Almost all large research-based pharmaceutical companies require suppliers to set discharge limits
For the first time, the Benchmark can report that three generic medicine companies now require their suppliers to set discharge limits
Antibiotic manufacturing chains are sprawling and complex, with many different suppliers delivering active pharmaceutical ingredients (APIs) and drug products to downstream partners.
Pharmaceutical companies, including both large-research based companies and generic medicine manufacturers, occupy dominant positions in these supply chains as the suppliers’ major customers, and are therefore uniquely placed to influence the standards and practices of those upstream suppliers.
The Benchmark firstly examines whether pharmaceutical companies implement ambitious AMR risk-management strategies and standards at their own sites, and then examines whether they require their suppliers and waste treatment plants to also meet the same standards.
Limits are set out in companies’ environmental risk-management strategies, and indicate the highest acceptable level of antibacterial residue which should be present in antibacterial manufacturing waste when released into the environment.
Progress in requiring suppliers to set limits
Companies generally perform the best at setting and monitoring specific AMR-related standards at their own manufacturing sites, as can be seen in the table below.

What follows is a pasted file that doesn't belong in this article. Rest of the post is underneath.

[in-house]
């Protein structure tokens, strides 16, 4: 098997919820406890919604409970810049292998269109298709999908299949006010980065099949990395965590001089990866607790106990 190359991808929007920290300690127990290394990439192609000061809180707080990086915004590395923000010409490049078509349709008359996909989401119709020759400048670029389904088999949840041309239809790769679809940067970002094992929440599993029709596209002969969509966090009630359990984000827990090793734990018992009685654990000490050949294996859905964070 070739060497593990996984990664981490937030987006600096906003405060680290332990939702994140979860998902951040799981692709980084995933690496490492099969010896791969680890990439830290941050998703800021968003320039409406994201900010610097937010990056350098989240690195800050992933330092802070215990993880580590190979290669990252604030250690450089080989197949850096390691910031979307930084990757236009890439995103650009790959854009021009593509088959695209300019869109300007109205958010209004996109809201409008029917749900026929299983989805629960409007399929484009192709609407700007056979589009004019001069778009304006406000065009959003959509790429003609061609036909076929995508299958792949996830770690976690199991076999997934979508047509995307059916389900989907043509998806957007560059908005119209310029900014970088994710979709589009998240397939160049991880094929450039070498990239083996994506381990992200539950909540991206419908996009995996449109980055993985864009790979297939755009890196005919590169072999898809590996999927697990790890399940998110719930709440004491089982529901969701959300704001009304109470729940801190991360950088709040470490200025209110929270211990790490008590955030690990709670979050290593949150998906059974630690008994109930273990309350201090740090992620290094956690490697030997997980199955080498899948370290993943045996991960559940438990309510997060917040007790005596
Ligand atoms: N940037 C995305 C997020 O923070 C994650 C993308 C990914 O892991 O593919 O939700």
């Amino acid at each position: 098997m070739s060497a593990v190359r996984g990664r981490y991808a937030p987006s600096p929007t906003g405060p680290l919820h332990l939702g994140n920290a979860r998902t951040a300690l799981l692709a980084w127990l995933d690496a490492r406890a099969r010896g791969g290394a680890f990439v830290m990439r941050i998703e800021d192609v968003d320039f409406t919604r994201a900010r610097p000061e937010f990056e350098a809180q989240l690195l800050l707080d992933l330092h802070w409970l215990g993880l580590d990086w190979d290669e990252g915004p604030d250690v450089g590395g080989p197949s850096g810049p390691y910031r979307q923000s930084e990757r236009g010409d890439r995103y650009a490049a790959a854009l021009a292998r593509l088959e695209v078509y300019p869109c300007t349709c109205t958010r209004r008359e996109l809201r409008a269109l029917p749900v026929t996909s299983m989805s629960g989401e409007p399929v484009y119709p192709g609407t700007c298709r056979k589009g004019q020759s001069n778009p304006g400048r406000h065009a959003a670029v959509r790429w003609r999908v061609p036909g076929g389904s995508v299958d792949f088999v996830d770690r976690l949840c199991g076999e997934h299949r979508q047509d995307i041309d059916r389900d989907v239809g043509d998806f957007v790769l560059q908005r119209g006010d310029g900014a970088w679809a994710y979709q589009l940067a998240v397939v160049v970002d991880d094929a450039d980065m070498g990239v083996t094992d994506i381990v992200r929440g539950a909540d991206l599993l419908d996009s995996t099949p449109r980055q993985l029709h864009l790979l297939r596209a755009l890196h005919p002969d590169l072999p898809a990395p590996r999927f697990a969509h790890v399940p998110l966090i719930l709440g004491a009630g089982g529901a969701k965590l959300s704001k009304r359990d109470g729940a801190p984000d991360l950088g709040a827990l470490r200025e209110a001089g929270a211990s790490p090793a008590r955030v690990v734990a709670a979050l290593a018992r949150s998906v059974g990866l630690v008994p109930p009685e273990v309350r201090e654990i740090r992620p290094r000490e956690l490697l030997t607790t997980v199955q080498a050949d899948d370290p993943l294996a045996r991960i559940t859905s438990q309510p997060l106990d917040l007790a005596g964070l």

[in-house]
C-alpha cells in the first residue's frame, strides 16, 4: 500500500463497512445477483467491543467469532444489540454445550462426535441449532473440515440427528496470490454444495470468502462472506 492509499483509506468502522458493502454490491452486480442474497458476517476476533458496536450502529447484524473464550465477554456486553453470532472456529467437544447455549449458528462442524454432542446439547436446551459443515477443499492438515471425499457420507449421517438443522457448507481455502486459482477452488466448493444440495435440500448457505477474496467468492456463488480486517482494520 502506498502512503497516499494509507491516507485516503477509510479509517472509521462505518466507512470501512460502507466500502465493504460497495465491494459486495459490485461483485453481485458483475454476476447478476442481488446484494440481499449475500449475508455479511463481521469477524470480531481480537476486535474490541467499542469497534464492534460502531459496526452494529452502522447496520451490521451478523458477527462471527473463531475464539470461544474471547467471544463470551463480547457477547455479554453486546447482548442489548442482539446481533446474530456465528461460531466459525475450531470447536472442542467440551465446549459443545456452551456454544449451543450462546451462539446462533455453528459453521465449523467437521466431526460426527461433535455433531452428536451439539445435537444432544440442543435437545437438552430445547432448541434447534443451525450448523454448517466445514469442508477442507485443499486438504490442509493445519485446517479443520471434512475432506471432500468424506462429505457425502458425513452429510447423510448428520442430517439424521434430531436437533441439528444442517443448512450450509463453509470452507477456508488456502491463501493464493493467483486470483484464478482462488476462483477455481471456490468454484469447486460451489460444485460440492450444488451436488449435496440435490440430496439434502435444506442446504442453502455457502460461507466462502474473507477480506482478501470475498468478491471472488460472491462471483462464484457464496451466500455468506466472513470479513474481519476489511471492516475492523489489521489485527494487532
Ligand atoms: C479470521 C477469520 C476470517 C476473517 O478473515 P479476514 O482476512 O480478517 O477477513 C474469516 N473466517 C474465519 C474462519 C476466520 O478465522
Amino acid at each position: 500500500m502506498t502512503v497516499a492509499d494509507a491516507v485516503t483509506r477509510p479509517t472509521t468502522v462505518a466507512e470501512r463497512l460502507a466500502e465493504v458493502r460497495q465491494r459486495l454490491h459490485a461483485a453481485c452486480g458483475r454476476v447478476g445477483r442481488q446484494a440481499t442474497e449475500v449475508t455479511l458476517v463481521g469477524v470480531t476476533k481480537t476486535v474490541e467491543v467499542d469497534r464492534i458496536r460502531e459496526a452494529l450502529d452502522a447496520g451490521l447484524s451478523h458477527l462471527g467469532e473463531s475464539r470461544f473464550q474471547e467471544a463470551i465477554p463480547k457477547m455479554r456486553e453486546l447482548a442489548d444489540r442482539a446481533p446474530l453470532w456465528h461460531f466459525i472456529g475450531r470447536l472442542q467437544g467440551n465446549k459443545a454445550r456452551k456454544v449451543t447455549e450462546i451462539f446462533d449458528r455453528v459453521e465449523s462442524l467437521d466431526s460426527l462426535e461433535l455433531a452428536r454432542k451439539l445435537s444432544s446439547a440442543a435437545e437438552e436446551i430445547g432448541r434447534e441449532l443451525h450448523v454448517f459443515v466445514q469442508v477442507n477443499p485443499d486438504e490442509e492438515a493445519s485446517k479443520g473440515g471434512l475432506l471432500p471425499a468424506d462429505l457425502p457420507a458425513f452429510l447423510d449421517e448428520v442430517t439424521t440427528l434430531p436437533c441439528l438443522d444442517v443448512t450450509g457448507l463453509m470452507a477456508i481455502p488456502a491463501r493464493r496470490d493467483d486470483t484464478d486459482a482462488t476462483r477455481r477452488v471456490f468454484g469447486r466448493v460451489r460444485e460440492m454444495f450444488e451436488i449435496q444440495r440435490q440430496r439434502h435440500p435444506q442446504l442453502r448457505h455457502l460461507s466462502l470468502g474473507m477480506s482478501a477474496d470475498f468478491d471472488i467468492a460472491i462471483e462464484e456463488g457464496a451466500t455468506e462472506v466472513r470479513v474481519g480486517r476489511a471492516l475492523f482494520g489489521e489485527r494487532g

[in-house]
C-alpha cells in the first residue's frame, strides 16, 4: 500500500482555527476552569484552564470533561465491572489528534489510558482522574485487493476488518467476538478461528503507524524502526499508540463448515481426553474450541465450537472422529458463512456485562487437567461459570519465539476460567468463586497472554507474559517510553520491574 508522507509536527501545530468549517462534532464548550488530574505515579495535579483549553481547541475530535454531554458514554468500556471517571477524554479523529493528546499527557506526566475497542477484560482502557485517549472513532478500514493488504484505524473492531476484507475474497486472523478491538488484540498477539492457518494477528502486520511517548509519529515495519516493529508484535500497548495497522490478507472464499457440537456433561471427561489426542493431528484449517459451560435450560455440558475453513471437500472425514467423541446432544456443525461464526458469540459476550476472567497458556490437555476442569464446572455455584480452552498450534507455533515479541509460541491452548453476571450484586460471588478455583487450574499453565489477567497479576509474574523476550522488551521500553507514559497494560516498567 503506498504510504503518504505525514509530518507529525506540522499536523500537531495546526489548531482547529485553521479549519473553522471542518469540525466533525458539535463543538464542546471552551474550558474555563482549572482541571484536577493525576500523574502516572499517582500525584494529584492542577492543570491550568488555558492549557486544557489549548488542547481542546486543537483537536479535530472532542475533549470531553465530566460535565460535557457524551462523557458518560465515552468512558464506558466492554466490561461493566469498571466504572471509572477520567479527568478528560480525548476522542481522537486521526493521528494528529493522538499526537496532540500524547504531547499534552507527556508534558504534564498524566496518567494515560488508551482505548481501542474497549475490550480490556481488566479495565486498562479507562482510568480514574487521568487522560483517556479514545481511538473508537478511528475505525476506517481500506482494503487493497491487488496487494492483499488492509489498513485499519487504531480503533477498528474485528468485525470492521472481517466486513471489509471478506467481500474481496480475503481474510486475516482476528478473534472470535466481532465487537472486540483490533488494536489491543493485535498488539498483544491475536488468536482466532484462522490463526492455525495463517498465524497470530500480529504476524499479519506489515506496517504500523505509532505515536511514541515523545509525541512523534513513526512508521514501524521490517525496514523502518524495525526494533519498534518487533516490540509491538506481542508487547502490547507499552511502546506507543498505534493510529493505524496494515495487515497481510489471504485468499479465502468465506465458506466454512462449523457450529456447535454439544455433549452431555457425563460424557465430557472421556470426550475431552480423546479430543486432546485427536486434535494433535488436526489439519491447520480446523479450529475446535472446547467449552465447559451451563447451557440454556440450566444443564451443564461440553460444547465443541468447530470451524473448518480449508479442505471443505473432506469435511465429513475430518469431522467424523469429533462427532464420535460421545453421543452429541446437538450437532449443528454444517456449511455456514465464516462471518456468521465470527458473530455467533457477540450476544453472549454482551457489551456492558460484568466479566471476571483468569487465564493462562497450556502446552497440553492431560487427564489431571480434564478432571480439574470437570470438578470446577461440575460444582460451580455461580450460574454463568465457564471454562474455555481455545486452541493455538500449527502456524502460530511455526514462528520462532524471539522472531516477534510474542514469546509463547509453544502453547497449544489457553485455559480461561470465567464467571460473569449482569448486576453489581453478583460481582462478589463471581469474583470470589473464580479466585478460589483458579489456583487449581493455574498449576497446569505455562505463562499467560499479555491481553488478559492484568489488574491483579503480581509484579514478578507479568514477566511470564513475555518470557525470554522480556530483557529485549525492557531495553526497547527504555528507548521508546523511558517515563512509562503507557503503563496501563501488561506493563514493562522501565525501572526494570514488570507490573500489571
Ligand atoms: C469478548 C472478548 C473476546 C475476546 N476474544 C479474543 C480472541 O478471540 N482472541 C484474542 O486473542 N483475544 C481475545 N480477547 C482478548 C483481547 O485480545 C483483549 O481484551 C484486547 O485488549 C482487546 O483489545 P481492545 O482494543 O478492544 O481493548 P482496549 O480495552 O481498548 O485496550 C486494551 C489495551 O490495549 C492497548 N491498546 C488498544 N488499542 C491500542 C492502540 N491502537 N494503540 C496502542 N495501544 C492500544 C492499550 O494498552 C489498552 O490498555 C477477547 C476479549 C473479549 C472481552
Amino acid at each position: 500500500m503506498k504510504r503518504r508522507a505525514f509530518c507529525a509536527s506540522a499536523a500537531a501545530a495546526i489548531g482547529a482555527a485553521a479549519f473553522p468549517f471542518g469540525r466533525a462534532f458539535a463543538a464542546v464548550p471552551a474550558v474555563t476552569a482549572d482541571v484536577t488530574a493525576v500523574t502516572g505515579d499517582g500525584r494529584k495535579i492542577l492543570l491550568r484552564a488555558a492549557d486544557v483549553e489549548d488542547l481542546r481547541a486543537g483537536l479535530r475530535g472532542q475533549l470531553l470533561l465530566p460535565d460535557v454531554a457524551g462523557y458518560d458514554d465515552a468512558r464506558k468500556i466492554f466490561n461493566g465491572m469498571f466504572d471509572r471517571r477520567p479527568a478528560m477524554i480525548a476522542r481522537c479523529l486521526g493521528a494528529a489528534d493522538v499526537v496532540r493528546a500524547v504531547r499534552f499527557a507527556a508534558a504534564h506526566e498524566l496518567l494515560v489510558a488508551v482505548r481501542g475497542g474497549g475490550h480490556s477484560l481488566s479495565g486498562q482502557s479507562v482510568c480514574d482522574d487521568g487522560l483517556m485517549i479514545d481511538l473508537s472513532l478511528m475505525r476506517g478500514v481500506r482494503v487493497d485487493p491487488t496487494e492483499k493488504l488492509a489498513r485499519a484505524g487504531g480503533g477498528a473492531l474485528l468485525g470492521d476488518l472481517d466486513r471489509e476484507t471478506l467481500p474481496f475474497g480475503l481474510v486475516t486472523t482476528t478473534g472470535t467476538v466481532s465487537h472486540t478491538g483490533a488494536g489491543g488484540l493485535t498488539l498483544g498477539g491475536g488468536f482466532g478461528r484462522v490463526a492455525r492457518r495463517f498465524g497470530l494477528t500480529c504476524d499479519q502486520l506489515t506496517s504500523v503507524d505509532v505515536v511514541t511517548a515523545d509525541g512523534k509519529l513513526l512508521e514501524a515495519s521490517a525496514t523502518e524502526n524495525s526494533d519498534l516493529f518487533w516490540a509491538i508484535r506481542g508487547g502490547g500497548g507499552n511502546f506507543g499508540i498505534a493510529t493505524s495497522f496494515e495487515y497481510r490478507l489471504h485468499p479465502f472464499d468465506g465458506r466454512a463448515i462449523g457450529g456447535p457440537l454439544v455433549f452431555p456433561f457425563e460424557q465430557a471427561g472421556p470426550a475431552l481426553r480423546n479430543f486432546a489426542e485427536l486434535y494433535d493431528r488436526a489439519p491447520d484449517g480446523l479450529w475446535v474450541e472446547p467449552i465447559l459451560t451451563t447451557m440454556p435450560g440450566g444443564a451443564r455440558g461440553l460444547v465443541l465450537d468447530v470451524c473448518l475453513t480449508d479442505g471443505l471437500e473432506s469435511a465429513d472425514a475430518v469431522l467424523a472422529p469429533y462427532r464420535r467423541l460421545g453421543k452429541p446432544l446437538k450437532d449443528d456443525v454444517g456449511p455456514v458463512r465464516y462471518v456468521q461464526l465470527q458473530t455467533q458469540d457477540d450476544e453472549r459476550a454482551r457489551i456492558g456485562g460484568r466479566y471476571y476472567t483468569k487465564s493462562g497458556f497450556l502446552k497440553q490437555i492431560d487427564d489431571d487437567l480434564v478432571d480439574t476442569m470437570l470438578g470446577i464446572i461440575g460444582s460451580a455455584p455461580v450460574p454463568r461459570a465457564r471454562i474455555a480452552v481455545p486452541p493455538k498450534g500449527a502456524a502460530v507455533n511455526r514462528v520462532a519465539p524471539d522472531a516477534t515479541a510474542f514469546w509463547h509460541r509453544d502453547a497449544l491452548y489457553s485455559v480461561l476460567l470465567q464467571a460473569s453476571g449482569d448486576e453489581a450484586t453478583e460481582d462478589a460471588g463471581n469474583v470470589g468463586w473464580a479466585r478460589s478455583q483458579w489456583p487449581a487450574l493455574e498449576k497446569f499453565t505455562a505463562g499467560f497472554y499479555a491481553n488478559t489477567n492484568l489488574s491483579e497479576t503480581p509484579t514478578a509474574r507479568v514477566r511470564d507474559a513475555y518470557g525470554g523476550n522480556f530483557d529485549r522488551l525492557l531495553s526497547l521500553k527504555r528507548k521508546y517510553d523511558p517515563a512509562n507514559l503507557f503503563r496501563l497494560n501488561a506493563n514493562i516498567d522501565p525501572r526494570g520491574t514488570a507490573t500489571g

However, there is progress in requiring suppliers’ manufacturing sites to also meet specific standards around limits on the levels of antibacterial residue in wastewater.
All assessed large research-based companies now report that they require suppliers to set discharge limits, except for Otsuka. Since the 2020 Benchmark, Sanofi newly reports requiring its suppliers to set limits.
In the previous two iterations of the Benchmark, no generic medicine manufacturers reported that they required suppliers to set limits. Now, for the first time, the Benchmark can report that three generic medicine manufacturers require suppliers to set limits, namely Abbott, Cipla and Viatris.
Abbott, for example, introduced a new contract template for suppliers in 2021, with clauses that specifically require implementation of AMR standards. If corresponding audit results are not satisfactory, Abbott can enforce contractual provisions.
Looking at the other generic medicine manufacturers, Teva has future plans in place to assess suppliers and require them to set limits. Fresenius Kabi encourages suppliers to set limits – but formal mechanisms such as audit requirements or specific terms in supplier contracts, are not in place.
What are companies doing in practice?
Sanofi implemented a Health Safety and Environment management system (HSE) and Pharmaceuticals In the Environment (PIE) programme. These include environmental requirements intended to minimise the impact of the discharge of antibacterials on the environment.
Zero liquid discharge (ZLD) technology is a treatment process in which the site does not discharge any water into the environment as this will be reused and recycled, while solid residue is incinerated or sent to landfill after treatment. Of the five companies which currently implement ZLD, Viatris is the only company to report that it has taken the extra step of analysing the recycled water to check for the presence of APIs, which was found to be at zero.
Shionogi’s sole directly-operated manufacturing site is located in Kanegasaki, Japan, and this is where it manufactures five out of its eight antibacterial products. The three remaining medicines are produced by third-party suppliers. For Shionogi’s products, five of its APIs have an established science-based PNEC. For those APIs without a specific PNEC, Shionogi applies a default value of 0.01 ug/L. Shionogi has set the expectation that its suppliers must also follow these limits.